As a testament to this, we have a unique set of furniture inventory cards that Adler and his office produced for Mrs. Crane. These large cards, passed down to us from a Crane descendant, are mounted with black and white photographs of the furnishings Adler purchased, with Mrs. Crane’s approval, for the Great House. Notated below the photos is an identification of the piece, its provenance, and the room in which is resided. They are mostly dated 8/28/28, dating the completion of the interiors to August 1928. This primary documentation is irreplaceable for us.

Along with 1931 photographs of selected rooms by Mattie Edwards Hewitt, a 1949 inventory of the house, and the 1950 Parke Bernet auction catalog from the sale of furniture at Castle Hill (sold by the family after the property was donated to The Trustees), these four primary documents have been my guide to restoring the interiors of the house to reflect the grandeur of the Crane era. We have been fortunate to receive loans and donations of many original pieces back to the Great House over the past two years.


Adler letter. Courtesy of The Trustees Archives and Research Center.


Dining room chairs. Courtesy of The Trustees Archives and Research Center.


Regency pedestals. Courtesy of The Trustees Archives and Research Center.

What is the best way to visit Castle Hill?

Castle Hill, a National Historic Landmark, is only 30 miles north of Boston, located in the coastal town of Ipswich, Massachusetts. It is part of the greater 2,100-acre Crane Estate, which also includes the pristine Crane Beach and the Crane Wildlife Refuge, and is truly a spectacular site. It is one of 117 properties owned by The Trustees of Reservations, a private, non-profit conservation organization which preserves and protects, for public use and enjoyment, properties of exceptional scenic, historic, ecological significance. The Crane Estate certainly ticks all those boxes.

Whether you love architecture, nature, beaches, or birding (or all of the above), you will love the Crane Estate. We also have our own inn, The Inn at Castle Hill, which is a lovely place to stay right on the property. In fact, we have one passionate supporter who feels that visitors to Boston should get off the plane at Logan Airport and head straight to Castle Hill, it’s that special!

For visitors there is active programming at Castle Hill, almost year round now, but the best times for tours of the Great House during our 2019 season would be May 21 through October 27, when we give house tours six days a week, Tuesday through Sunday, 10 am to 4 pm. Weekend tours begin in mid-April and return in November. You can take a Guests of the Cranes tour with a maid or butler, a Cupola with a View tour to take in rooftop views, or several other options.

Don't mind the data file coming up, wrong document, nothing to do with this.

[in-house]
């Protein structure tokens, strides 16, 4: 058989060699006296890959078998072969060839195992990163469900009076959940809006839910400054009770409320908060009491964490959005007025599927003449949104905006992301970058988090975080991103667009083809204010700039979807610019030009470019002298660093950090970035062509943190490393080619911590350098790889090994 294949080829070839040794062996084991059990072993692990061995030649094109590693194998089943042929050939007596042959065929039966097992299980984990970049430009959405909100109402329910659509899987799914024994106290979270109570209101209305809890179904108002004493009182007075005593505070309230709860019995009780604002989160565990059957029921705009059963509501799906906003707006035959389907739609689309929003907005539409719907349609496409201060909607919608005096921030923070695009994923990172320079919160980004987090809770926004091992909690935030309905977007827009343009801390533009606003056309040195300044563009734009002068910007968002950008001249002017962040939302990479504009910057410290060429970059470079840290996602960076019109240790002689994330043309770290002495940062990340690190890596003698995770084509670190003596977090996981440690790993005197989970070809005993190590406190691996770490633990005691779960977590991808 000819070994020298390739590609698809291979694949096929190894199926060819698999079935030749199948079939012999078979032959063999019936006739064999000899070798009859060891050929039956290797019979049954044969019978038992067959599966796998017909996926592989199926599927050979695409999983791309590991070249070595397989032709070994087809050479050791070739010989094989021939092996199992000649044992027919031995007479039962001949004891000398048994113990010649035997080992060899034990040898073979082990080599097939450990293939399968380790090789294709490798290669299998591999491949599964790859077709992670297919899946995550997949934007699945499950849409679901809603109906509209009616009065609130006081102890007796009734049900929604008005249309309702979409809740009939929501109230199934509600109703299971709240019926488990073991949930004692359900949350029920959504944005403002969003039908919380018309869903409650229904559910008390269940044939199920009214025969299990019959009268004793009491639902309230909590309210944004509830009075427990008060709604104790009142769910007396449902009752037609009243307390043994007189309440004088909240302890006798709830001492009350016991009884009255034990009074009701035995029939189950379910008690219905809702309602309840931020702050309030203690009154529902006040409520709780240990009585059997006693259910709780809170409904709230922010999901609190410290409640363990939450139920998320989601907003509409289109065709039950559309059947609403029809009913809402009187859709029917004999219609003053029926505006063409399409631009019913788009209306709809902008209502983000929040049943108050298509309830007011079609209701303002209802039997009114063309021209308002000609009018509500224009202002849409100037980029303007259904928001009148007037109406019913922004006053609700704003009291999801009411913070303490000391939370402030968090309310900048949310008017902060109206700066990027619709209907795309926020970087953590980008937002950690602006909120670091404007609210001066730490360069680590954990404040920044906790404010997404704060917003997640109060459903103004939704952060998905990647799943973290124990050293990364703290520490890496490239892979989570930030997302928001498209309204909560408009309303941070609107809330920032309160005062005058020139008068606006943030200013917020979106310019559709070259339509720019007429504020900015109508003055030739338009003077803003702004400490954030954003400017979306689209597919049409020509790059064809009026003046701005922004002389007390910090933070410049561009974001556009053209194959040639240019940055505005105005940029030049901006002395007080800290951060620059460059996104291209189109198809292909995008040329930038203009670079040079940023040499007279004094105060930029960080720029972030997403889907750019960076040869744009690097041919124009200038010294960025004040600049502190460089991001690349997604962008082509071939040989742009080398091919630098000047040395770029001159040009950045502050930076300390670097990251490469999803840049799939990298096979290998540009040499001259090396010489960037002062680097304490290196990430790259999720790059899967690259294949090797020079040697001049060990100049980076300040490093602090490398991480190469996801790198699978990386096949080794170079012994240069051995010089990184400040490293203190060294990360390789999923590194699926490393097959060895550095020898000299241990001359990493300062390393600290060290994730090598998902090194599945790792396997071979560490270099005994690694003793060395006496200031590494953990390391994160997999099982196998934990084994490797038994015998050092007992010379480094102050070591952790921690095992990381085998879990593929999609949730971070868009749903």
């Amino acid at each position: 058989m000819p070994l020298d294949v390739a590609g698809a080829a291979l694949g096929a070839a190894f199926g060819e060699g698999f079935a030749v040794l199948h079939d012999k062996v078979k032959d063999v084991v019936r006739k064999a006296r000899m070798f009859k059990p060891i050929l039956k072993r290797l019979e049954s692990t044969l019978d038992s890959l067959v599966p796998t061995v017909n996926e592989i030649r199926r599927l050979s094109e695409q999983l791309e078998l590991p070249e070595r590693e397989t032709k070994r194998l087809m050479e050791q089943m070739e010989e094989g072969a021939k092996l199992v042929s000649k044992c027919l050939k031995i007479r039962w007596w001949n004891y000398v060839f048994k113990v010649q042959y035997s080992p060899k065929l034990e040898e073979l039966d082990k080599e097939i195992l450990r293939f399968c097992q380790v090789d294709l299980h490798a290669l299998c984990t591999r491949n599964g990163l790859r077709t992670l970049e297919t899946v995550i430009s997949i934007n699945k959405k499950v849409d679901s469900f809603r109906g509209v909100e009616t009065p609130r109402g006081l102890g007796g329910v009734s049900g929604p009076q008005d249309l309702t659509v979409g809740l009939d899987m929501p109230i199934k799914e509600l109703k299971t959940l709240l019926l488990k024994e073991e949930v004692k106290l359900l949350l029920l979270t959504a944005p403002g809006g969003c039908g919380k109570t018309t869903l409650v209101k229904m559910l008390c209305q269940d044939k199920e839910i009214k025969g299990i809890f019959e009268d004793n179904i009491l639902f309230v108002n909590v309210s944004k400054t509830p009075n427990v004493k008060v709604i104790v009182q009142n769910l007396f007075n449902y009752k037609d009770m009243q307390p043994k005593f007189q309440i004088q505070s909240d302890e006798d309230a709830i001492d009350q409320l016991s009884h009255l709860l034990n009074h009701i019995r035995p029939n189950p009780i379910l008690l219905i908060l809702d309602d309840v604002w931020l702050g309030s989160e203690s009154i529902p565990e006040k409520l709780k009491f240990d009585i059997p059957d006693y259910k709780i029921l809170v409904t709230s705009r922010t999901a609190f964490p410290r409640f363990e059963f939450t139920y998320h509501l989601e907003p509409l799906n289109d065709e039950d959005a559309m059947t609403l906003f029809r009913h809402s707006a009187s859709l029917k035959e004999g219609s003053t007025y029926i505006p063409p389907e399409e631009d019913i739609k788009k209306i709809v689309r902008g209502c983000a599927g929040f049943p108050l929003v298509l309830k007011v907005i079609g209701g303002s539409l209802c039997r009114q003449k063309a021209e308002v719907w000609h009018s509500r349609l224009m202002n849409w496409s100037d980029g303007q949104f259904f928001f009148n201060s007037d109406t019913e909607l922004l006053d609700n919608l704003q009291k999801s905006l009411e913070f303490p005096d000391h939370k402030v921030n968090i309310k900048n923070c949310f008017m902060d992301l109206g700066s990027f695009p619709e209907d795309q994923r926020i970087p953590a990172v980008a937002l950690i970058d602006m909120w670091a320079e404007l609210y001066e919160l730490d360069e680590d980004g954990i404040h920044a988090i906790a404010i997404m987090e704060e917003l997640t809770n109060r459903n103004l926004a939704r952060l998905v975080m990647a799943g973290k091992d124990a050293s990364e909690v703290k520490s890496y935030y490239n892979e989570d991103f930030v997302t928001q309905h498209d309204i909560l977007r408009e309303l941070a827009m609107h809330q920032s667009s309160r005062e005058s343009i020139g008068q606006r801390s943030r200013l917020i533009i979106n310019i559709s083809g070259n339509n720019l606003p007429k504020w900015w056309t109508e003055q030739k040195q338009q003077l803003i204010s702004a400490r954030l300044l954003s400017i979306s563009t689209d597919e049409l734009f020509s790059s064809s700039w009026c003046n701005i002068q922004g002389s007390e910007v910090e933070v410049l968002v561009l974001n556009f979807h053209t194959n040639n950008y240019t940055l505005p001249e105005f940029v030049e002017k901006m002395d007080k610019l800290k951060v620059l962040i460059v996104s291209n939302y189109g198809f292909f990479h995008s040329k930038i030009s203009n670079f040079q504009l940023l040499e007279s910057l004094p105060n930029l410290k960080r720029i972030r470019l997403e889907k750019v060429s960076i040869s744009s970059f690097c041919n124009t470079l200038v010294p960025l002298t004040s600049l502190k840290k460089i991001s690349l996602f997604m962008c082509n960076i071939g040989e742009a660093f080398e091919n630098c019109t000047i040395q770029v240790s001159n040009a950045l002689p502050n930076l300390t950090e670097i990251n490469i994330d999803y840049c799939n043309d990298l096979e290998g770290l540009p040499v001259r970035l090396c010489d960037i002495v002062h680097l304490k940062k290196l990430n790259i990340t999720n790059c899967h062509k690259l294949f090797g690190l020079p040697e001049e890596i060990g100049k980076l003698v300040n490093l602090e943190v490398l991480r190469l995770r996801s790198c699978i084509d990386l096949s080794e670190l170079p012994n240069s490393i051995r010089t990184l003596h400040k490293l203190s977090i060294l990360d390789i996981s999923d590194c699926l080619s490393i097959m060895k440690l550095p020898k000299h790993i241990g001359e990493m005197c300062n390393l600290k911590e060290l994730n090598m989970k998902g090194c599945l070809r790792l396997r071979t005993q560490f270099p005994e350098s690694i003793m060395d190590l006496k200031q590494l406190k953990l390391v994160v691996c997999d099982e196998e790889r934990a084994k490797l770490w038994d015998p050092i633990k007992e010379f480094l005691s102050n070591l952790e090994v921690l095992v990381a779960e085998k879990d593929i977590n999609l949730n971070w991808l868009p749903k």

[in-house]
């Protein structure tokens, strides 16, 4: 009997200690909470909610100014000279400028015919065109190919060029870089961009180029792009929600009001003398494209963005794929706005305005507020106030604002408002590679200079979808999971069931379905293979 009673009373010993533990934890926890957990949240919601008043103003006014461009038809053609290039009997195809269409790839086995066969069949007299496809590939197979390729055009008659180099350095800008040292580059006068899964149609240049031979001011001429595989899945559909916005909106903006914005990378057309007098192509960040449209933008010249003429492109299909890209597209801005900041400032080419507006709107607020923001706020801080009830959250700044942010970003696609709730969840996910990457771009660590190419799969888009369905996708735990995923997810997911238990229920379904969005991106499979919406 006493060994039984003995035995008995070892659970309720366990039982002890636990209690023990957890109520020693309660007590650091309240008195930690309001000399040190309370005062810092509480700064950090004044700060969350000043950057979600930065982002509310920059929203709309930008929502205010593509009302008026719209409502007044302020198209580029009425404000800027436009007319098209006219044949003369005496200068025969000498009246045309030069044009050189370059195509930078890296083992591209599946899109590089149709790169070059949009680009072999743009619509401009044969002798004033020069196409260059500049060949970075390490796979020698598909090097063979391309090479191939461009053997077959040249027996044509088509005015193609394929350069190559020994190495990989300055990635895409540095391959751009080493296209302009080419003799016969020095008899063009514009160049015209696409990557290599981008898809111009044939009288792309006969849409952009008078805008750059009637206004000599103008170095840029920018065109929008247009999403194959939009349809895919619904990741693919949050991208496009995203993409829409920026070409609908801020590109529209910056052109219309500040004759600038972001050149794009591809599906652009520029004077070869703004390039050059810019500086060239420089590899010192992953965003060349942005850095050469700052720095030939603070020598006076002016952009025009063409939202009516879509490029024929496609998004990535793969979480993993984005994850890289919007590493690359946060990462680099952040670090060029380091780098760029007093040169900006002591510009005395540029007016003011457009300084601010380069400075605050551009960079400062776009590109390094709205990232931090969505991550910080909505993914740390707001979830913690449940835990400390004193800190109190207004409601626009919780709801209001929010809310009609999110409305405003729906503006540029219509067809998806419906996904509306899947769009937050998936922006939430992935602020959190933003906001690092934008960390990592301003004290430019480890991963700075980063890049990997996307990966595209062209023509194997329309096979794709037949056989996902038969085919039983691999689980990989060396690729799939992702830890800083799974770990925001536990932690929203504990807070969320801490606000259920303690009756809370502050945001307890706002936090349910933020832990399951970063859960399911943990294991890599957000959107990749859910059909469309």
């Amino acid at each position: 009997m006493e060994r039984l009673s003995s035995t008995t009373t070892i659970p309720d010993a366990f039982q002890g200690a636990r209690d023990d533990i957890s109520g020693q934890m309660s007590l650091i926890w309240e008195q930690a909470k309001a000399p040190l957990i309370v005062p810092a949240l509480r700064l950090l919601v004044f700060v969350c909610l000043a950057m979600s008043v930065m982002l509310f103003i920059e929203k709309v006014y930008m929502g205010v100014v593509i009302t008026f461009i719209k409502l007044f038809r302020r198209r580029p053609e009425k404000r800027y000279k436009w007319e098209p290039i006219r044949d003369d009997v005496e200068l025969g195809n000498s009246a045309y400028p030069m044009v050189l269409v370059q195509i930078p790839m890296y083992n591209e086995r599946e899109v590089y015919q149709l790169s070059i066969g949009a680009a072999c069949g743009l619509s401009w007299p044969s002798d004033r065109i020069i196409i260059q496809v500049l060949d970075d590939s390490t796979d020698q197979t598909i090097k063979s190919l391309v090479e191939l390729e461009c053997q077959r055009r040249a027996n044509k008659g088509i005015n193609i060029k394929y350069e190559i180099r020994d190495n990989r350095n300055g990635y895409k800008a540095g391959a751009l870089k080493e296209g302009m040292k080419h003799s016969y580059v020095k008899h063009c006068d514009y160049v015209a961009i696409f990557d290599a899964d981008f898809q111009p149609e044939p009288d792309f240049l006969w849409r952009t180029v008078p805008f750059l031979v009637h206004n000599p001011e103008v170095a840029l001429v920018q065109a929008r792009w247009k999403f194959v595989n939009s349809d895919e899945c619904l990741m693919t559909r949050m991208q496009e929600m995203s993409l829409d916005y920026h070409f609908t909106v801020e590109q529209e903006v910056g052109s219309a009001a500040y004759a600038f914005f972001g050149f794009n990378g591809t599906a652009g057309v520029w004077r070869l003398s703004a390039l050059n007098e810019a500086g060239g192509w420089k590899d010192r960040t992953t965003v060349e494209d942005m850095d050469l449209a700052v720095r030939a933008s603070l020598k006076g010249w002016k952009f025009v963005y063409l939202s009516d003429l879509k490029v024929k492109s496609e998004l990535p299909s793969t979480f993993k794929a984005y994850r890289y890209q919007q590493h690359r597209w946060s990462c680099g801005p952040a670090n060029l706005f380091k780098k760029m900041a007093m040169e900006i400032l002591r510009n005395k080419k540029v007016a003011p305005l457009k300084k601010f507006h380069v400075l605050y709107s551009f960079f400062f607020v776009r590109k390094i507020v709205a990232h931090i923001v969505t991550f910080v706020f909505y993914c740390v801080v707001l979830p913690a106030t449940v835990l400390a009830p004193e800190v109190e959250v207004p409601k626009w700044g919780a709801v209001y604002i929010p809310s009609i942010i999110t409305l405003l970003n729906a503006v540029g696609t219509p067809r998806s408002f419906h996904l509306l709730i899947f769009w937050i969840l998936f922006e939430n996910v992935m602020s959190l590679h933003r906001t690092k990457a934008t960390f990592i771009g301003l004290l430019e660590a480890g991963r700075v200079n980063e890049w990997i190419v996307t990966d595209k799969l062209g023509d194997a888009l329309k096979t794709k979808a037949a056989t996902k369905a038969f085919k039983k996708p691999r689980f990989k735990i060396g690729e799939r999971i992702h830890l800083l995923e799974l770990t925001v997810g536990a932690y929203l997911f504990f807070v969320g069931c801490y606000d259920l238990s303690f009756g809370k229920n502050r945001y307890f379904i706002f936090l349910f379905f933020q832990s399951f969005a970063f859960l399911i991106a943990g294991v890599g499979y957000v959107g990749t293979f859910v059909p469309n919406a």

We also have a summer concert series on Thursday nights, a popular Roaring ’20s Lawn Party in July, a fall art show, holiday events, and much more. The beach is open sunrise to sunset year round.

Have you visited some of the homes he designed in Chicago and on the North Shore? Do you have a favorite Adler residence here?

I was fortunate enough to take a group of Trustees’ supporters to Chicago and its environs for the 2002 opening of the Adler exhibition at the Art Institute. We visited Lake Bluff, where we toured the William McCormick Blair House through the kindness of its owner, John Bryan. I would describe that house as stunning, charming, intimate, and comfortable. Certainly a favorite of that region, it reminded me of the charm of a Royal Barry Wills American colonial combined with English country warmth, plus a stunning location on the lake.

We also lunched at Shore Acres Country Club, which was beautiful with its classic Adler style (although rebuilt in Adler style after a fire in 1983). I would have loved to visit the Reed House in Lake Forest to see interior designs by Adler’s sister, Francis Elkins, and to see design elements reminiscent of Castle Hill.

I did not go to any Chicago single-family homes, but I visited an apartment building designed by Adler on Lake Shore Drive. I would have liked to see the home he designed for his friend Abram Poole who designed an oil-on-canvas mural for Castle Hill and two chimney-breast paintings. I love classic Georgian-style row-house designs in cities.


William McCormick Blair House exterior. Photo courtesy of David Adler Music and Arts Center in LIbertyville.


William McCormick Blair House interior.

We salute Susan Hill Dolan and Kristin Smith for celebrating David Adler, bringing his work to life and sharing it with generations to come.


To learn more about Kristin Smith’s upcoming documentary, visit Visit the Castle Hill website at and check out Places to Visit to learn more about the Crane Estate.